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D&O volatility continues as class actions mount

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The market for directors’ and officers’ (D&O) insurance continues to deteriorate as class actions ramp up.

Broker Marsh warns the number of D&O claims is now exceeding the premium pool by a significant margin, and some insurers are leaving the market. Insurers are declining to renew policies if they cannot achieve required premium rises, it says.

Aon says insurers have stepped up premium increases to return to profit, and are lifting minimum retentions for claims by listed companies, to make them bear some of the risk.

An Aon Insights paper says there are about 20 open class actions, excluding multiple actions, and class action settlements by listed companies totalled $1.74 billion last year. Marsh puts the number at 16.

Upward premium pressure is expected to continue until it is eased by competition, Aon says.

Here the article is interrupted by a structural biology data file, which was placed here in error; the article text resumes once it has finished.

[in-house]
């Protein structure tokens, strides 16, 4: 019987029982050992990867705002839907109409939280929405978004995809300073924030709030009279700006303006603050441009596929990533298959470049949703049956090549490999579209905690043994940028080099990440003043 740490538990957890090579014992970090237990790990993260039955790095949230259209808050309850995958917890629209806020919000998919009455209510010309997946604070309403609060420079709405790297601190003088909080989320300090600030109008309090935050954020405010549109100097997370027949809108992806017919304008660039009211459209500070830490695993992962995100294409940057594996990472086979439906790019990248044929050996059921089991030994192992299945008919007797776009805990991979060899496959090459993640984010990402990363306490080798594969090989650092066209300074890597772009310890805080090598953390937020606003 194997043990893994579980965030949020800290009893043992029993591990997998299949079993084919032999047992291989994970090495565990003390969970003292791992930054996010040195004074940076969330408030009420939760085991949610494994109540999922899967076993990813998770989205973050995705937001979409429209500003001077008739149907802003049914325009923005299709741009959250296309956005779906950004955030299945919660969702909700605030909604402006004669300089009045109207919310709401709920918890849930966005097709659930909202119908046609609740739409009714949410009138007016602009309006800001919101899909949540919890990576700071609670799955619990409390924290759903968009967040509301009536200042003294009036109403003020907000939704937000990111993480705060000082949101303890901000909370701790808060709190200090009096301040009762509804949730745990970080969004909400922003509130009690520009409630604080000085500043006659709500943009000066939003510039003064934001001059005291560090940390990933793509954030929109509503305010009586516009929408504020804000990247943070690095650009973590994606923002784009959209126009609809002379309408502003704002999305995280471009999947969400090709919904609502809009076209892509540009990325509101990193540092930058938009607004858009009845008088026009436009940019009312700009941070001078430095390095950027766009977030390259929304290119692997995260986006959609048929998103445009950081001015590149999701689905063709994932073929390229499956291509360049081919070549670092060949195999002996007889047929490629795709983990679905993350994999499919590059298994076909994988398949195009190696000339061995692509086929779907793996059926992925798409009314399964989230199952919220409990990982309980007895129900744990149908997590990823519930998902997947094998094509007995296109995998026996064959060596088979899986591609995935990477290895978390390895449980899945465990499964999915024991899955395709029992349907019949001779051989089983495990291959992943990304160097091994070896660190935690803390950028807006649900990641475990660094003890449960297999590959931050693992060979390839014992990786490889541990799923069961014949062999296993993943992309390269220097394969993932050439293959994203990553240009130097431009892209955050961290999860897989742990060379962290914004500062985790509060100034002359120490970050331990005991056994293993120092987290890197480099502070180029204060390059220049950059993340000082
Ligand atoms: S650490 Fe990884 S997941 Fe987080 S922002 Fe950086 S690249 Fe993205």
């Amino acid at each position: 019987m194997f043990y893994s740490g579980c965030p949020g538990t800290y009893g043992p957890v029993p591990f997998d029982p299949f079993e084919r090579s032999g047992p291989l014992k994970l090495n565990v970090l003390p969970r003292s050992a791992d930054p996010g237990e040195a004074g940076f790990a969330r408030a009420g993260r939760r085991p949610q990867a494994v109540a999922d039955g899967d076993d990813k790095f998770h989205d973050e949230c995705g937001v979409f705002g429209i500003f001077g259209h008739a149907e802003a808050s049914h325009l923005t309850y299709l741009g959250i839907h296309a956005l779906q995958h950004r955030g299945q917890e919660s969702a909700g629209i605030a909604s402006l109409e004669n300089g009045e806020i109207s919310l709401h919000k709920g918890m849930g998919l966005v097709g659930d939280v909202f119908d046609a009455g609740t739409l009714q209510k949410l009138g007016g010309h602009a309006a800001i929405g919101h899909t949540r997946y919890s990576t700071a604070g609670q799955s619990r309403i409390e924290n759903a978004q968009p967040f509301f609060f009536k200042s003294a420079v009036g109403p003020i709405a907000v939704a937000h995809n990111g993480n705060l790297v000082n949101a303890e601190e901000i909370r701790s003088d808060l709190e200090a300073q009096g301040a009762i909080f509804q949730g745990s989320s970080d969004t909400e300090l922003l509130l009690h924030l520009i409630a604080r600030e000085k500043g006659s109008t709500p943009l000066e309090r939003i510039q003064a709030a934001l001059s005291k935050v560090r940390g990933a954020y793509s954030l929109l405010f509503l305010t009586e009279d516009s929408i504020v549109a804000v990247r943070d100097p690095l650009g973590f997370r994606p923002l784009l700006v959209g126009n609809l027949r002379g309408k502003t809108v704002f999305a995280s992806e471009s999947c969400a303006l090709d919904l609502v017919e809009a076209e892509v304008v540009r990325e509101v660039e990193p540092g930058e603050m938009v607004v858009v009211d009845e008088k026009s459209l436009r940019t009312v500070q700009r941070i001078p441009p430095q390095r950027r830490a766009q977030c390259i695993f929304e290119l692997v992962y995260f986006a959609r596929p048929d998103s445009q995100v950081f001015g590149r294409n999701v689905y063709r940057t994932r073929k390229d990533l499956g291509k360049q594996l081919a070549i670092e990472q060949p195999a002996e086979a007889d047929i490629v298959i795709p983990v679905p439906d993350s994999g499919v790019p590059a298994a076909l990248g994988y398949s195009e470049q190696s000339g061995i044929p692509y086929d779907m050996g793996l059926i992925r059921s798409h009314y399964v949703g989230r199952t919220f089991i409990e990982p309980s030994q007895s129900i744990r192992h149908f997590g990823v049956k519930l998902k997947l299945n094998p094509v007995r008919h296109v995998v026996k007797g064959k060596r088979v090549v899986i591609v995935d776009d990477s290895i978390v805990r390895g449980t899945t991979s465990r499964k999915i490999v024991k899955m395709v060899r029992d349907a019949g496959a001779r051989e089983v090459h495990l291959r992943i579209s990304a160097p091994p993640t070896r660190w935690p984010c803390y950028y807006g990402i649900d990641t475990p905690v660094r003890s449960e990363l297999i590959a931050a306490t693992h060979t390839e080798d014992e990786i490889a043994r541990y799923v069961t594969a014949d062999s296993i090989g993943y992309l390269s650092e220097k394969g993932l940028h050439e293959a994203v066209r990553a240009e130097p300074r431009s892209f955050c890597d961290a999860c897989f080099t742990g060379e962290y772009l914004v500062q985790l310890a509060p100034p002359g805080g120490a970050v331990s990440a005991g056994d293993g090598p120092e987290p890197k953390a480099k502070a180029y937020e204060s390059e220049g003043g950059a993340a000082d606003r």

It says insurers are less willing to provide premium guidance more than three months out from renewal – a sign of ongoing volatility.

And they are increasingly selective with the risks they will insure and the terms offered.

Marsh notes insurers have a limited appetite to cover against shareholder class actions below $100 million in premium.

The Australian Law Reform Commission has proposed several changes in a discussion paper on whether third-party litigation funders should be subject to Commonwealth regulation.

However, Aon says it is unlikely these proposals will provide relief from securities class actions.

The average settlement is $50 million, Aon says.